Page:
- go forward, make progressThe toy company has been gaining ground in their effort to sell more products.
gang up on someone
- attack in a group, get together to hurt someoneThe school children tried to gang up on the boy but he ran away.
- fill up a gas tankWe should gas up tonight before we leave on our holiday tomorrow.
- used as an exclamation to show surprise or other strong feelingsGee whiz! Are we really going to go to go to Disneyland for our holiday?
get a break
- get an opportunity or good dealI got a break when he sold the car for less than it was worth.
- explain, make something understoodI had a hard time trying to get across to him the importance of taking care of his computer discs.
get a fix on something
- receive a reading of a distant object by electronic meansWe were able to get a fix on the island and got the boat safely to the harbor.
get a grip of oneself
- take control of one's feelingsHe finally got a grip of himself and calmed down.
get after someone
- urge or make someone do something he should do but has neglectedI'll get after him to fix the computer as soon as he returns.
- advance or be successfulShe really works hard at her job in order to get ahead.
get a kick out of
- enjoyI think that my father got a kick out of seeing his old school friend.
get a load of
- take a good look at, see somethingGet a load of that man over there with the four big dogs.
- manageHe is able to get along on very little money.
- leaveIt's late so I must be getting along now.
get along with someone
- have a good relationship with someoneI don't get along very well with the new woman I work with.
get a move on
- hurry upPlease get a move on. We are already over three hours late.
get a rise out of someone
- tease, have fun with someone by making him or her angryWe really got a rise out of the teacher when we left the windows open while it was raining.
- go to different places, move aboutHe really gets around. He has been to almost every state in the United States.
get around to
- finally find time to do somethingThe apartment manager finally got around to fixing the bath.
- meanI really don't know what he was trying to get at during the meeting.
- succeed in leaving, escapeI was able to get away early from work today so I went shopping for awhile.
get away from it all
- go on a holidayWe want to get away from it all this summer and go and relax somewhere.
get away with murder
- do something very bad without being caught or punishedThe child was able to get away with murder while the substitute teacher was at the school.
get away with something
- do something one shouldn't and not get caught at itThe criminal got away with the robbery and was never caught.
get a wiggle on
- hurry up, get goingGet a wiggle on. We have to arrive at the party before the other guests arrive.
get a word in
- find a chance to say something when others are talkingThe customer couldn't get a word in while talking to the salesman so he decided to go to another company.
get a word in edgewise
- manage to break into a conversationI couldn't get a word in edgewise so I left the meeting.
- returnWe got back from London early yesterday afternoon.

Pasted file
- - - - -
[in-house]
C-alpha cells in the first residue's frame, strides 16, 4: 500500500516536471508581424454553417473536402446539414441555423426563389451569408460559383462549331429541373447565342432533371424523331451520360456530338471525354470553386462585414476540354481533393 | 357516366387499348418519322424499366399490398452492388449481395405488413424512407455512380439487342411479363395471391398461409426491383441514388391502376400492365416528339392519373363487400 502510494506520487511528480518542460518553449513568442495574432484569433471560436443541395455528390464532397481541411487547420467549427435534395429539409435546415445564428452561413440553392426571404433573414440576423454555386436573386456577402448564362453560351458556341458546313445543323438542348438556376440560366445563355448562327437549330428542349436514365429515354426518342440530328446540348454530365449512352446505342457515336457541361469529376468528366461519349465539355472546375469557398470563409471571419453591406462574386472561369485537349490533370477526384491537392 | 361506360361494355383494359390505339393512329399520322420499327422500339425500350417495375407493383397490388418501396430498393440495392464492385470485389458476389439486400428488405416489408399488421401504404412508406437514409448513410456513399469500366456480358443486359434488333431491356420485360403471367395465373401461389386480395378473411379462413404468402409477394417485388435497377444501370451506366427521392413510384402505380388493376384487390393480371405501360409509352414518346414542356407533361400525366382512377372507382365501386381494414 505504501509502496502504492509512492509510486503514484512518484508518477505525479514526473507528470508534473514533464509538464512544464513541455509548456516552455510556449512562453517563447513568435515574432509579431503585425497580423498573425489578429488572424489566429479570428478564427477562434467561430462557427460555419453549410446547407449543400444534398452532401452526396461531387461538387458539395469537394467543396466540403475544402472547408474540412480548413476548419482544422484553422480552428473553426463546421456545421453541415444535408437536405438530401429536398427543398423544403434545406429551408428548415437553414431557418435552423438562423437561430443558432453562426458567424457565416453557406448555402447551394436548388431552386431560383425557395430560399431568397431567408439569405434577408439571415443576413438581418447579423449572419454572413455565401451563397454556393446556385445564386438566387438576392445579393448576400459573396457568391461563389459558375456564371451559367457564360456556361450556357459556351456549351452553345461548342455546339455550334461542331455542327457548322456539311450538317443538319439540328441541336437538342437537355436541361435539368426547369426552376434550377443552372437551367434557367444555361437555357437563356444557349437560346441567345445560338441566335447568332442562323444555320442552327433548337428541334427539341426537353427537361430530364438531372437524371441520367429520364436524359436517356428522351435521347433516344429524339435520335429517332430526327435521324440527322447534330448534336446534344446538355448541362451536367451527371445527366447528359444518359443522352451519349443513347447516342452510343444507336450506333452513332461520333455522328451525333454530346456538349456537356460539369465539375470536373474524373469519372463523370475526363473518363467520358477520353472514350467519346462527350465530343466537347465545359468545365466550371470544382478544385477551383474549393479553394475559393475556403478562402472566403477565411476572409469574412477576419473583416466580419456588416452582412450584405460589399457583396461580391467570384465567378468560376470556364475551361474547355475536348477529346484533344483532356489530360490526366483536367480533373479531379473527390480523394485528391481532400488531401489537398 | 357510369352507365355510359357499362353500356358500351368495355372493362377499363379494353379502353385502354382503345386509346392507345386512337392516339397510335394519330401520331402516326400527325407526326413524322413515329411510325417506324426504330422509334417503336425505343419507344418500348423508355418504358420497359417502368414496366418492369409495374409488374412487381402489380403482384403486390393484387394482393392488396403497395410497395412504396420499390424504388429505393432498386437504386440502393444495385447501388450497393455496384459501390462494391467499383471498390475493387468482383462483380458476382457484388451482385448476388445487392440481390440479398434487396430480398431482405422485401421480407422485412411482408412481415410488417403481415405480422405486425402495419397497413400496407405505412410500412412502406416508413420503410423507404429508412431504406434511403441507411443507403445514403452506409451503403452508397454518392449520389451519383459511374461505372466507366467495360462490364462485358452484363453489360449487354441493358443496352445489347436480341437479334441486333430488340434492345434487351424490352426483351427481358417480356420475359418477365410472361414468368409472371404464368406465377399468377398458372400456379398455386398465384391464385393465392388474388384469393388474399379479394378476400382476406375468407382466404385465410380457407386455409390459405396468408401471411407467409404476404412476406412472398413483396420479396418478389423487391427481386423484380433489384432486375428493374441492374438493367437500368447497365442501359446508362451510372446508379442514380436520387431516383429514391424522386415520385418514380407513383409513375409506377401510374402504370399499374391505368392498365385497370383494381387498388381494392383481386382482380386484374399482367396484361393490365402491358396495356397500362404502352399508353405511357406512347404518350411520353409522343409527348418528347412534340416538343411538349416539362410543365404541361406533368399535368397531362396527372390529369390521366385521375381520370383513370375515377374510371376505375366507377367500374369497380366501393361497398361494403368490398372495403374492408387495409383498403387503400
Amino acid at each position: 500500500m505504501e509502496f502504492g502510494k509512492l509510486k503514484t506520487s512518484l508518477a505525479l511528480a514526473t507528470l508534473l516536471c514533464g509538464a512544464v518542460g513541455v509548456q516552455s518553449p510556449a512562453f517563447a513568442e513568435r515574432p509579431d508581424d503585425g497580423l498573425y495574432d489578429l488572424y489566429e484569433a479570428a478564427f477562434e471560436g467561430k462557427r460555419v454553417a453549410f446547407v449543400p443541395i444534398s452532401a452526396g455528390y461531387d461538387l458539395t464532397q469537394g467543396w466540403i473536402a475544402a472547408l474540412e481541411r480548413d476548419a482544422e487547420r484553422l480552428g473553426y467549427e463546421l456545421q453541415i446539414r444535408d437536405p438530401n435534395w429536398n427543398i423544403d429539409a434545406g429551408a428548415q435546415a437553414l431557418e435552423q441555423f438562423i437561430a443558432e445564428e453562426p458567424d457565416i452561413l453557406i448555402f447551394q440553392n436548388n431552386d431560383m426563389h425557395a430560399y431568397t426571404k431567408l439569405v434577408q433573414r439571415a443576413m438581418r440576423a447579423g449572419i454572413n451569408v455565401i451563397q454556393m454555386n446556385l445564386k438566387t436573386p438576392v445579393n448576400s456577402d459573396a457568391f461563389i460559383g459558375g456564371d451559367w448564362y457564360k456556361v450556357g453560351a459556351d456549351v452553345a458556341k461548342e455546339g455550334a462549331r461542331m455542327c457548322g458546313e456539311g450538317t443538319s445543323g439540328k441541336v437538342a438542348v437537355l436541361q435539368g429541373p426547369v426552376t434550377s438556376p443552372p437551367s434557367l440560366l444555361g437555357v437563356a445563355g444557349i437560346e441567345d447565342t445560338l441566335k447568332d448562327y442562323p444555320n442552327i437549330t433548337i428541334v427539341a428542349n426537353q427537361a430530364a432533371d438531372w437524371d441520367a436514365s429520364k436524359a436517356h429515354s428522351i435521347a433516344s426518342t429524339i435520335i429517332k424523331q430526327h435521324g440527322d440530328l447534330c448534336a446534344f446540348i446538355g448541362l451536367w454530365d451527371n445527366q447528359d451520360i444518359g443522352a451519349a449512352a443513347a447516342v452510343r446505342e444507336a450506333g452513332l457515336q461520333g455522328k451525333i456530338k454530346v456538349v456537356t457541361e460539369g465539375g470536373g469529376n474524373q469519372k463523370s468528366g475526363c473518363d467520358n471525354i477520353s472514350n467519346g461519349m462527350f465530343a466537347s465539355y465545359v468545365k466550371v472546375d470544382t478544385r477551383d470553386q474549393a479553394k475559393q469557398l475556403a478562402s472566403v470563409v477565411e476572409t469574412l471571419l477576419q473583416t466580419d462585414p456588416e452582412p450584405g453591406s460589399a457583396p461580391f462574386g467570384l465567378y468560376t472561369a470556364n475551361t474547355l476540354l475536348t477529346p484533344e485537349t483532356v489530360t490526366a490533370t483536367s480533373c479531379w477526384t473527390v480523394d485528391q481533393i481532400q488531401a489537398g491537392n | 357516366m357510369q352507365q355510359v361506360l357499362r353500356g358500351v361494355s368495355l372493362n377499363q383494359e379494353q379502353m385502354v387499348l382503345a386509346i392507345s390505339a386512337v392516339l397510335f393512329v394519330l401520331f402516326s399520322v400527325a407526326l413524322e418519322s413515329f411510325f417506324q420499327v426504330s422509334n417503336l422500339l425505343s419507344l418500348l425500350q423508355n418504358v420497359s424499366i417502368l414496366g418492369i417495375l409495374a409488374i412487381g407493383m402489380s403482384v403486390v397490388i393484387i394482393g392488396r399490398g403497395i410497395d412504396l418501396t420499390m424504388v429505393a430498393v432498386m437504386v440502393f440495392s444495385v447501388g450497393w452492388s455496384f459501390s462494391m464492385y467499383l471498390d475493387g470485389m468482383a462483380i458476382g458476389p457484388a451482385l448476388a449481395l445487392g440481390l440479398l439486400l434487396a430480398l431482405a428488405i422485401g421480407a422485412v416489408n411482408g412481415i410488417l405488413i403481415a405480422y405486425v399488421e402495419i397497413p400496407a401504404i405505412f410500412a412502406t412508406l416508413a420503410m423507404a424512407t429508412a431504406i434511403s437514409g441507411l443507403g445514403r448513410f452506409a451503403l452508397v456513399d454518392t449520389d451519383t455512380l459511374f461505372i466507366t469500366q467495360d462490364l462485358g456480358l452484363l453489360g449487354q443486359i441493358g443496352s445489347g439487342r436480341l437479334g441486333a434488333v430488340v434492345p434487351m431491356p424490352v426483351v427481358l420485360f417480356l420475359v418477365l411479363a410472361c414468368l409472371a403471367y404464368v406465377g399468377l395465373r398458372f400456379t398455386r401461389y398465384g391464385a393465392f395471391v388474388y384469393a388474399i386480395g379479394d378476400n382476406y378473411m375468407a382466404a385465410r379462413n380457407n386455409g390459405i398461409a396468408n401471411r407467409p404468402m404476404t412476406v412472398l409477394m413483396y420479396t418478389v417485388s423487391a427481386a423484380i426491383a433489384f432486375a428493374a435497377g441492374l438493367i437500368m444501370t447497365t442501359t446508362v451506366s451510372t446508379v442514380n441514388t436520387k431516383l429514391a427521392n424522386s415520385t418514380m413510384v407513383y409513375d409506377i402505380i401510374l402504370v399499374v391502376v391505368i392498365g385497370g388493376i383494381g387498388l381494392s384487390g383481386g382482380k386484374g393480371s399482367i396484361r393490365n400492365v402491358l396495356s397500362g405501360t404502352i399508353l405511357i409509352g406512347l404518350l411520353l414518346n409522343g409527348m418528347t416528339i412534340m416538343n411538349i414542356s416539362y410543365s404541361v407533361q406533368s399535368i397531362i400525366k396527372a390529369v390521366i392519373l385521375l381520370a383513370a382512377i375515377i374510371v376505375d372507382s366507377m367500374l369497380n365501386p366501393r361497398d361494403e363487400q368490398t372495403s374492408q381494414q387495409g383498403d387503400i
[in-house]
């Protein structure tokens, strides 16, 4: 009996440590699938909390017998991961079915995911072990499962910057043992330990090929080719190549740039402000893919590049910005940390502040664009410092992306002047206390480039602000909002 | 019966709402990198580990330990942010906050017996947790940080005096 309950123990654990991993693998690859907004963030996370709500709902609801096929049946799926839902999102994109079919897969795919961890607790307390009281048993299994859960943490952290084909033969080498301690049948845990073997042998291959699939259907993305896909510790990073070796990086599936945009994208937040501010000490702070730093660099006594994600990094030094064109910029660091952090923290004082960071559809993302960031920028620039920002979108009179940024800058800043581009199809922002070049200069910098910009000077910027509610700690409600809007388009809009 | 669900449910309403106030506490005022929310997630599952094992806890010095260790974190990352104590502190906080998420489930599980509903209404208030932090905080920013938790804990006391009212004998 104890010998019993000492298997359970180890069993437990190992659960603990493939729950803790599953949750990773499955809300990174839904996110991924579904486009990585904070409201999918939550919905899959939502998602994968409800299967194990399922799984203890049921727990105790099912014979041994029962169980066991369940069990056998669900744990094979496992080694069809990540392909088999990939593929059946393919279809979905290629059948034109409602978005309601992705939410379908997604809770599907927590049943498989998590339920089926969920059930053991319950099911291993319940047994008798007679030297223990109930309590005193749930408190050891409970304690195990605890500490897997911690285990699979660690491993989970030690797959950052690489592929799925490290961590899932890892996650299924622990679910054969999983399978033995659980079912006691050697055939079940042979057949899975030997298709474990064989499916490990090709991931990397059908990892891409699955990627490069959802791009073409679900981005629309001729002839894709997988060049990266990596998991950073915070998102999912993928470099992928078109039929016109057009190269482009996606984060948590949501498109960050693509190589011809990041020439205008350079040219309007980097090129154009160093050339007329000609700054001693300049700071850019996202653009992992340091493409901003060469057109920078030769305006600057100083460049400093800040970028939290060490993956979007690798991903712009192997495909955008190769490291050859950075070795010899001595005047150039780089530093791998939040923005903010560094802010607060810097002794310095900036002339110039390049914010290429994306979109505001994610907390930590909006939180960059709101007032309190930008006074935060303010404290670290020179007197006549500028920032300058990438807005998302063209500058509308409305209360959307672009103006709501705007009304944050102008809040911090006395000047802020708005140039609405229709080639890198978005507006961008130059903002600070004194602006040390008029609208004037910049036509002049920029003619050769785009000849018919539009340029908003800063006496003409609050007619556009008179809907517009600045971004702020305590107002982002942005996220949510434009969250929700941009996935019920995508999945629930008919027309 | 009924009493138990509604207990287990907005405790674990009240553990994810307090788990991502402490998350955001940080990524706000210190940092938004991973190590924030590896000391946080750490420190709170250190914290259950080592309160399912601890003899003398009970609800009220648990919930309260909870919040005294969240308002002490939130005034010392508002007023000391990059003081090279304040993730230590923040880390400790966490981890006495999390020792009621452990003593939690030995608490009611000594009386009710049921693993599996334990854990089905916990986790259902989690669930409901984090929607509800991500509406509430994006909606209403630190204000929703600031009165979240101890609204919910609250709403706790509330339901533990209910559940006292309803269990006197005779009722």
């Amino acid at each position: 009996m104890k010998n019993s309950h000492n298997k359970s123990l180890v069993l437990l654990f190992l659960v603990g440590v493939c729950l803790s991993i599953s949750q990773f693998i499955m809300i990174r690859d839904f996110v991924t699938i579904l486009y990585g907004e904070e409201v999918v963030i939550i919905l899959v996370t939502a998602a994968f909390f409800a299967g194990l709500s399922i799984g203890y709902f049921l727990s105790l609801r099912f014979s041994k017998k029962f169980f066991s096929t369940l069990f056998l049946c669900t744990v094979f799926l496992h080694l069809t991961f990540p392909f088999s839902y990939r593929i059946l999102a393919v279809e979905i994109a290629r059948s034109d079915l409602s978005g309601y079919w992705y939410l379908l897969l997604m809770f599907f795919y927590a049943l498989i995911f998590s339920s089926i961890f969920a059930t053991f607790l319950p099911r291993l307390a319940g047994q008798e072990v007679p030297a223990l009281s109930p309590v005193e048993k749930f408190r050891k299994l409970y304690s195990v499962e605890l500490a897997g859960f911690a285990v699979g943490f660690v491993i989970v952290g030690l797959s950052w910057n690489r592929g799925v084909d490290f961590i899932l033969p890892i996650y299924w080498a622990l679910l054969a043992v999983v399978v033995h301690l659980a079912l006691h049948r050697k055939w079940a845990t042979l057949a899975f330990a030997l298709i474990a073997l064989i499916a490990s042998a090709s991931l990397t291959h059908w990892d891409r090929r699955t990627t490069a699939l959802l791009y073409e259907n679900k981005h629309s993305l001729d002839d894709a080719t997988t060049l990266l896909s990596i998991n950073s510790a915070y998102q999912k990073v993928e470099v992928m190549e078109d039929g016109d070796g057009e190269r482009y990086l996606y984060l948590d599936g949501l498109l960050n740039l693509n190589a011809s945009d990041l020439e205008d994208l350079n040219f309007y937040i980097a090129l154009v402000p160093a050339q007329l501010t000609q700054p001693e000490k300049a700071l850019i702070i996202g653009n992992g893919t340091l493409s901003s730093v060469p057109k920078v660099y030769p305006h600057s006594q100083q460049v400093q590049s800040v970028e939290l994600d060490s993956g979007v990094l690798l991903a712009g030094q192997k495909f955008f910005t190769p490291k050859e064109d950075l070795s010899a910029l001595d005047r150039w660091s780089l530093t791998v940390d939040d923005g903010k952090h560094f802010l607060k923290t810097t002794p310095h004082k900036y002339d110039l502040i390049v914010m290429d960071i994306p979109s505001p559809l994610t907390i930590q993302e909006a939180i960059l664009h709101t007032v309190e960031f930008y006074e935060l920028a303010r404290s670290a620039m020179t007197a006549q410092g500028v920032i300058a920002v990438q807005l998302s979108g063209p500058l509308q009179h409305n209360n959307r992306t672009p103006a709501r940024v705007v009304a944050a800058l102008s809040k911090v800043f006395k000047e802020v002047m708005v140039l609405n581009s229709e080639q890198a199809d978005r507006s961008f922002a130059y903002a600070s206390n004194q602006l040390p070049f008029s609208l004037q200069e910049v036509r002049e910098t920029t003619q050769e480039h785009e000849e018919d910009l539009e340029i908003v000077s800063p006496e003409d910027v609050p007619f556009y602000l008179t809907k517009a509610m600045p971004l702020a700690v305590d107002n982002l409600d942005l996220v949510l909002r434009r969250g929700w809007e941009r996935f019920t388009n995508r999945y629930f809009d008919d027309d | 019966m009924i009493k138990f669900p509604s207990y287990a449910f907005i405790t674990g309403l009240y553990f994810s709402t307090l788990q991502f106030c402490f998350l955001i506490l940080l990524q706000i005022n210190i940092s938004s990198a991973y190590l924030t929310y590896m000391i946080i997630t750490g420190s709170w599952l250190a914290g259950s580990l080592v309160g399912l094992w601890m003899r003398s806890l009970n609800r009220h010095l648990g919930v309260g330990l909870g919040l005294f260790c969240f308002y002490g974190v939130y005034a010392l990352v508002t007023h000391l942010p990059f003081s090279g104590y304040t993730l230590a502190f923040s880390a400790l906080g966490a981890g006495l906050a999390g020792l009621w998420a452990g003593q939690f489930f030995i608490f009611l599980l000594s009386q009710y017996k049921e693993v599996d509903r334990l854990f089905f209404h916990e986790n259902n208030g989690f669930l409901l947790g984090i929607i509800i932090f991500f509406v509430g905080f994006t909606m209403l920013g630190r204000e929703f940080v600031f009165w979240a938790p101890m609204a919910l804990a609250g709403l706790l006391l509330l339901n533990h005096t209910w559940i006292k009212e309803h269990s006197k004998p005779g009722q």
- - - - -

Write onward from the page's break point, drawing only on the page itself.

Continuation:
get back at
- do something bad to someone who has done something bad to you, hurt someone in return for somethingShe is very angry at her boyfriend and is getting back at him by not answering the telephone.
- go slow while doing something, be lateIf you get behind in the homework you will never be able to pass the course.
get behind (a person or idea)
- support, helpThey decided to get behind the main candidate when he promised to cut taxes.
- satisfy your needs or demands (usually related to money)He is able to easily get by on his salary because he doesn't spend a lot of money.
get cold feet
- become afraid at the last minuteHe got cold feet and cancelled his plan to go to China.
- hurry up, start moving fast, get startedWe will have to get cracking on this work if we want to finish it before dinner.
get (someone) down
- make (someone) unhappy, cause discouragementThe long commuting time has begun to get her down so she wants to quit her job.
get down to
- get started onLet's get down to work so we can go home early.
get down to brass tacks
- begin discussing the essential matters immediatelyLet's get down to brass tacks and begin to deal with the business at hand.
- get revengeHe seems to want to get even with him for their past problems.
- the beginningRight from the get-go I never liked the way that the new manager acted.
get (someone's) goat
- annoy someoneHe has been getting my goat recently and I am tired of him.
- excite, stir up and make angryOnce he gets going he will never stop complaining.
get hold of (something)
- get possession ofWhen you get hold of a dictionary could you please let me see it for a few minutes.
get hold of (someone)
- find a person so you can speak with him or herI tried to get hold of him last week but he was out of town.
get in on the ground floor
- start at the beginning (in hopes of future gain)He managed to get in on the ground floor of the new company.
get in touch with someone
- contact someoneI'll get in touch with him when I arrive in New York in August.
get in the swing of things
- adapt to a new environment or situationHe got into the swing of things after the party started.